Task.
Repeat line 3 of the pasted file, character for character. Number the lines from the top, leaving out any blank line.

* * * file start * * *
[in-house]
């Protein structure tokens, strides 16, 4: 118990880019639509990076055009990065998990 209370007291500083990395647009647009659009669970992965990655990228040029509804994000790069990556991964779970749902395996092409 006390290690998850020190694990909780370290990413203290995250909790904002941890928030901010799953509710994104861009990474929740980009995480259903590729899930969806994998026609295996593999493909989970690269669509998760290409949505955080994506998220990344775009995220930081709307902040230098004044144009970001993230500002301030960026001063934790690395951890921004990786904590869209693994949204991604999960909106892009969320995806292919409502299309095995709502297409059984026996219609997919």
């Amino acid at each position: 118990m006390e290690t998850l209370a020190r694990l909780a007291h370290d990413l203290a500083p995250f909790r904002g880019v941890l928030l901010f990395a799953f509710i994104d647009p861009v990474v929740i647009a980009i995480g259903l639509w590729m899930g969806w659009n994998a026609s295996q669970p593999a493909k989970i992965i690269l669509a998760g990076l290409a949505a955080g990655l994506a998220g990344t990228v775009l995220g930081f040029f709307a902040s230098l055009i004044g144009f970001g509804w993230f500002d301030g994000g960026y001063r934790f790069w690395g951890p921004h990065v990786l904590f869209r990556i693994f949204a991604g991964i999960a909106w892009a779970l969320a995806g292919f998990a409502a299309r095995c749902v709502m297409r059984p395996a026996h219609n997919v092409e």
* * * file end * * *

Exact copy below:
């Amino acid at each position: 118990m006390e290690t998850l209370a020190r694990l909780a007291h370290d990413l203290a500083p995250f909790r904002g880019v941890l928030l901010f990395a799953f509710i994104d647009p861009v990474v929740i647009a980009i995480g259903l639509w590729m899930g969806w659009n994998a026609s295996q669970p593999a493909k989970i992965i690269l669509a998760g990076l290409a949505a955080g990655l994506a998220g990344t990228v775009l995220g930081f040029f709307a902040s230098l055009i004044g144009f970001g509804w993230f500002d301030g994000g960026y001063r934790f790069w690395g951890p921004h990065v990786l904590f869209r990556i693994f949204a991604g991964i999960a909106w892009a779970l969320a995806g292919f998990a409502a299309r095995c749902v709502m297409r059984p395996a026996h219609n997919v092409e």